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Seren: Biometric user experience in video games

Biometric user experience in video gamesSeren is a design consultancy specialising in advanced measurement techniques, including data analysis and optimisation, to unlock value from quantitative data sources.

The challenge

Understanding what makes a great user experience is key to success for them, and they have observed that using traditional testing methods for user experience is not fully effective for video games. This is because gamers seek fun and immersion, rather than task efficiency.

A gamer, when totally immersed, describes a sense of presence as being cut off from reality to such an extent that the game is all that matters.

Jesse Schell, an American game designer, describes this state in the following way: "When people play games, they have an experience. It is this experience that the designer cares about. Without the experience, the game is worthless."

Furthermore, the company was aware that in recent years new techniques (with origins in psychological analysis) have been introduced to provide greater insights into the experience dynamics of gaming where the user feedback is at a more emotional level. They appreciated that the continuous representation of emotion is a powerful evaluative tool that can be easily combined with proven usability techniques, such as observational analysis and player interviews.

Therefore, the company proposed the Biometric user eXperience and usability Studies (BuXuS) project with the aim of conducting an academic review of existing usability testing for video games and research into the use of biometric (psychophysiological) testing in order better to understand emotional and physical responses in the area of immersion (engagement) and flow.

Reason for collaboration

Seren sought collaboration with a university and Karen Cham, principal investigator, won the bid for Kingston. Karen found the commercial partner and supervised the work of a postgraduates student from her Masters programme who she had instructed in the required techniques. The collaboration with the Design School in the Faculty of Art, Design & Architecture delivered a refined approach for the inclusion of physiological (biometric) data in gaming, retail and digital media product-user research.

The academic partner offered mentoring support, including introductions to key players in the video-games industry. They also offered access to game designer, producer and developer resources to help shape the methodology and ensure that it would be commercially viable. The company shared a passion with their academic collaborator for the area of inquiry; they had very compatible priorities, something that made this collaboration a very successful one.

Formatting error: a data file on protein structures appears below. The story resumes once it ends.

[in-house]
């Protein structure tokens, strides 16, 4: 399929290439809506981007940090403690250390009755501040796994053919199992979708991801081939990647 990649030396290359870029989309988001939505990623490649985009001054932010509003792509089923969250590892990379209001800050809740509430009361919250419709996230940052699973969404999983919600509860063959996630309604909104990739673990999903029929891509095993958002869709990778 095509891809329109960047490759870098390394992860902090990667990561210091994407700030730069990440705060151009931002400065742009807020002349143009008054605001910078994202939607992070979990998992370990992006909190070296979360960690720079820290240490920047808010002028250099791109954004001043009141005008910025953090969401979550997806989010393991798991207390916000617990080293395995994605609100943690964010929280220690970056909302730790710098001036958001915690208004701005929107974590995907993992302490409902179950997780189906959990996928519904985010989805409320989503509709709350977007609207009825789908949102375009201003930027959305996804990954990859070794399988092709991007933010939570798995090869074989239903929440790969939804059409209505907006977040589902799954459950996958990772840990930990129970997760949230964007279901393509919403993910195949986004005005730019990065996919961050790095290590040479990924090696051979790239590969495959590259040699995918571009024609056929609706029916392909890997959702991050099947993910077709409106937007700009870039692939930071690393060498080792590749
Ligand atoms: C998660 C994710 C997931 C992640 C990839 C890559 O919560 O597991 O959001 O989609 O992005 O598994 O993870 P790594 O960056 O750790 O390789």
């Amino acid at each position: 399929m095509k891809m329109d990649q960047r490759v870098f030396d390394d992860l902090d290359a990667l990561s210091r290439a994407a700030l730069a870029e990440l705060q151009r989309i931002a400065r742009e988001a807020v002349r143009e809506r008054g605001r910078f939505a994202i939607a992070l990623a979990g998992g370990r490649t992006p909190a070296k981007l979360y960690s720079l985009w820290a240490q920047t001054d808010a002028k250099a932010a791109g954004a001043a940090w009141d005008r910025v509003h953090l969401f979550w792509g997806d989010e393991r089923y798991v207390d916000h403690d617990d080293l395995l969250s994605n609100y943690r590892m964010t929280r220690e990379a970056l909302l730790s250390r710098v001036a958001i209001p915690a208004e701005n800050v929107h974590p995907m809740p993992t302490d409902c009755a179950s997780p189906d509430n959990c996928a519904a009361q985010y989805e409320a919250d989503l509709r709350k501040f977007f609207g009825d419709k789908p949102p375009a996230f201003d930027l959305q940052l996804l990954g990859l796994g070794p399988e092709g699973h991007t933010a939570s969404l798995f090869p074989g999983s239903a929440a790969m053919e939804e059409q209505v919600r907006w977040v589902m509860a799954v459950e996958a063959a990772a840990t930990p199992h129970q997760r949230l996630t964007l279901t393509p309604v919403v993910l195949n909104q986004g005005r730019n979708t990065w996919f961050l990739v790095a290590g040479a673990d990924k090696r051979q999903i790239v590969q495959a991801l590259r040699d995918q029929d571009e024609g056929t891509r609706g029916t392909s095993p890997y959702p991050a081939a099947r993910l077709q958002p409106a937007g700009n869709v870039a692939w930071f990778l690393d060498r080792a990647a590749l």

The collaboration covered aspects such as the relationship of different biometric measures to the measurement of emotion, immersion and flow. An iterative design process was applied, leading to a refined user experience based methodology to incorporate key physiological data from users. This provided insight on users' emotional and behavioural responses to different video game experiences. These results were presented in a time-line series of emotion (biometric incidents) using a range of presentation styles adapted to meet the requirements of game designers. Similarly, specific game elements were reviewed in terms of relative biometric measures to validate effectiveness or player response.

The overall initial findings revealed a relationship between aspects of attention levels and gaming elements, such as ratings, level design and genre-specific mechanics. This led to the exploration of algorithms to predict the level of player-immersion and validation of game-design elements.

Impact on the business

Seren gained a wider understanding of biometric methodologies and the development of related tools. This included exploring the potential of biometric methodologies for understanding immersive user experiences. So, it has expanded their toolkits and broadened their methodologies in data gathering and analysis, and immersive user experience design. It also highlighted the potential for biometric methodologies in other aspects of their existing business, such as neuromarketing.

All of these innovations to their portfolio are expected to create new business opportunities within their existing markets. The collaboration also provided networking opportunities, raising their profile in the video-gaming industry. Overall, this should enable Seren to gain new clients within their existing markets, and increasingly from the video-gaming industry. So, they expect to create new full-time and part-time positions to support this growth.

"We benefited from the expertise of our academic partner and developed tools that we would not have been able to do by ourselves." Terry Heath, Seren.

Reflections for the future

Seren gained commercially viable research outputs through the collaboration, and connections to relevant third parties. The project allowed for the methodology to be refined by iterative design and testing; this resulted in a strong methodological basis for a sector leading approach.

Through data analysis from test sessions, a fuller understanding was gained into the relationship between biometric feedback and key user-experience factors in video games. This allowed for the exploration of predictive algorithms relative to different game genres.

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